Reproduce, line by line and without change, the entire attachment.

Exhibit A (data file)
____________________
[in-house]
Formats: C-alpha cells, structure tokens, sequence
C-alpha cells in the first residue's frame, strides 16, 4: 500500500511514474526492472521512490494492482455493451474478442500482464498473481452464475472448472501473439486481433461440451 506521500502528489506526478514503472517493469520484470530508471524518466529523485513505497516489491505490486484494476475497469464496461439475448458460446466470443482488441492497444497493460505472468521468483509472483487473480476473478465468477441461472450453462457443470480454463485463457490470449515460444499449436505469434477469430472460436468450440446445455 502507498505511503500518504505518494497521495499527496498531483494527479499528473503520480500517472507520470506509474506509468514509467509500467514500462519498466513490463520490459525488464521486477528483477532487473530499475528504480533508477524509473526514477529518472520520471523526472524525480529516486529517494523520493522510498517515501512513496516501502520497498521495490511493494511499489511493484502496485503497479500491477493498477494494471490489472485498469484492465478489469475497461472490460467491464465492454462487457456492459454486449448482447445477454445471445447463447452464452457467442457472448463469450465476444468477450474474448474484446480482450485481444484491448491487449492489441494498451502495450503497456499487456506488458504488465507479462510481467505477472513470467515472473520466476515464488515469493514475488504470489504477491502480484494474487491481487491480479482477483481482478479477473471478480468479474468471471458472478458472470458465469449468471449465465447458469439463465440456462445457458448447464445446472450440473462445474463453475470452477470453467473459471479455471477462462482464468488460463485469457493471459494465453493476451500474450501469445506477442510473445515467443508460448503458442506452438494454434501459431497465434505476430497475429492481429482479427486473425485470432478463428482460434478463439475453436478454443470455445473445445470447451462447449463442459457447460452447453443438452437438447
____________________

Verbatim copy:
[in-house]
Formats: C-alpha cells, structure tokens, sequence
C-alpha cells in the first residue's frame, strides 16, 4: 500500500511514474526492472521512490494492482455493451474478442500482464498473481452464475472448472501473439486481433461440451 506521500502528489506526478514503472517493469520484470530508471524518466529523485513505497516489491505490486484494476475497469464496461439475448458460446466470443482488441492497444497493460505472468521468483509472483487473480476473478465468477441461472450453462457443470480454463485463457490470449515460444499449436505469434477469430472460436468450440446445455 502507498505511503500518504505518494497521495499527496498531483494527479499528473503520480500517472507520470506509474506509468514509467509500467514500462519498466513490463520490459525488464521486477528483477532487473530499475528504480533508477524509473526514477529518472520520471523526472524525480529516486529517494523520493522510498517515501512513496516501502520497498521495490511493494511499489511493484502496485503497479500491477493498477494494471490489472485498469484492465478489469475497461472490460467491464465492454462487457456492459454486449448482447445477454445471445447463447452464452457467442457472448463469450465476444468477450474474448474484446480482450485481444484491448491487449492489441494498451502495450503497456499487456506488458504488465507479462510481467505477472513470467515472473520466476515464488515469493514475488504470489504477491502480484494474487491481487491480479482477483481482478479477473471478480468479474468471471458472478458472470458465469449468471449465465447458469439463465440456462445457458448447464445446472450440473462445474463453475470452477470453467473459471479455471477462462482464468488460463485469457493471459494465453493476451500474450501469445506477442510473445515467443508460448503458442506452438494454434501459431497465434505476430497475429492481429482479427486473425485470432478463428482460434478463439475453436478454443470455445473445445470447451462447449463442459457447460452447453443438452437438447